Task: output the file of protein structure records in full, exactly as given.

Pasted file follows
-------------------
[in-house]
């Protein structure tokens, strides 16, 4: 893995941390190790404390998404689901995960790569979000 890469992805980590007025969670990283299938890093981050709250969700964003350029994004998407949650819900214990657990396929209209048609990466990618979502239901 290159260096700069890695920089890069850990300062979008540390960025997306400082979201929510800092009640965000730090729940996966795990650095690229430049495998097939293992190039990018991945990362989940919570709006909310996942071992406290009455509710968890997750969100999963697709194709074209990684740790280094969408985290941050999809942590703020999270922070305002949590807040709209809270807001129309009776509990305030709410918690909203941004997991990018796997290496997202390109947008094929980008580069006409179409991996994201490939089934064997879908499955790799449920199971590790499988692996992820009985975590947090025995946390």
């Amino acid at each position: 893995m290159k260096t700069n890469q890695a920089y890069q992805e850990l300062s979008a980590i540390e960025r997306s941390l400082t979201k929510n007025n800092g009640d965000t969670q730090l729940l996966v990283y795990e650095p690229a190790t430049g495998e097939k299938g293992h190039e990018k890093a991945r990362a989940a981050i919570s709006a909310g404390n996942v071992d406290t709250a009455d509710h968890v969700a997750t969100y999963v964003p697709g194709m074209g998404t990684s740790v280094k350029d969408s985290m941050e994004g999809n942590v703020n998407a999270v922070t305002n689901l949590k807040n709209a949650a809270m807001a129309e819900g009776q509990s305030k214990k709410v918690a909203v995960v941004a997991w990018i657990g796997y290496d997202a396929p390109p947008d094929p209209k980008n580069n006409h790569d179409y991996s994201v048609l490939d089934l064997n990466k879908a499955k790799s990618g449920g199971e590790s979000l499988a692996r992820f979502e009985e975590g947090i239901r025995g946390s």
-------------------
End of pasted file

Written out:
[in-house]
């Protein structure tokens, strides 16, 4: 893995941390190790404390998404689901995960790569979000 890469992805980590007025969670990283299938890093981050709250969700964003350029994004998407949650819900214990657990396929209209048609990466990618979502239901 290159260096700069890695920089890069850990300062979008540390960025997306400082979201929510800092009640965000730090729940996966795990650095690229430049495998097939293992190039990018991945990362989940919570709006909310996942071992406290009455509710968890997750969100999963697709194709074209990684740790280094969408985290941050999809942590703020999270922070305002949590807040709209809270807001129309009776509990305030709410918690909203941004997991990018796997290496997202390109947008094929980008580069006409179409991996994201490939089934064997879908499955790799449920199971590790499988692996992820009985975590947090025995946390």
């Amino acid at each position: 893995m290159k260096t700069n890469q890695a920089y890069q992805e850990l300062s979008a980590i540390e960025r997306s941390l400082t979201k929510n007025n800092g009640d965000t969670q730090l729940l996966v990283y795990e650095p690229a190790t430049g495998e097939k299938g293992h190039e990018k890093a991945r990362a989940a981050i919570s709006a909310g404390n996942v071992d406290t709250a009455d509710h968890v969700a997750t969100y999963v964003p697709g194709m074209g998404t990684s740790v280094k350029d969408s985290m941050e994004g999809n942590v703020n998407a999270v922070t305002n689901l949590k807040n709209a949650a809270m807001a129309e819900g009776q509990s305030k214990k709410v918690a909203v995960v941004a997991w990018i657990g796997y290496d997202a396929p390109p947008d094929p209209k980008n580069n006409h790569d179409y991996s994201v048609l490939d089934l064997n990466k879908a499955k790799s990618g449920g199971e590790s979000l499988a692996r992820f979502e009985e975590g947090i239901r025995g946390s």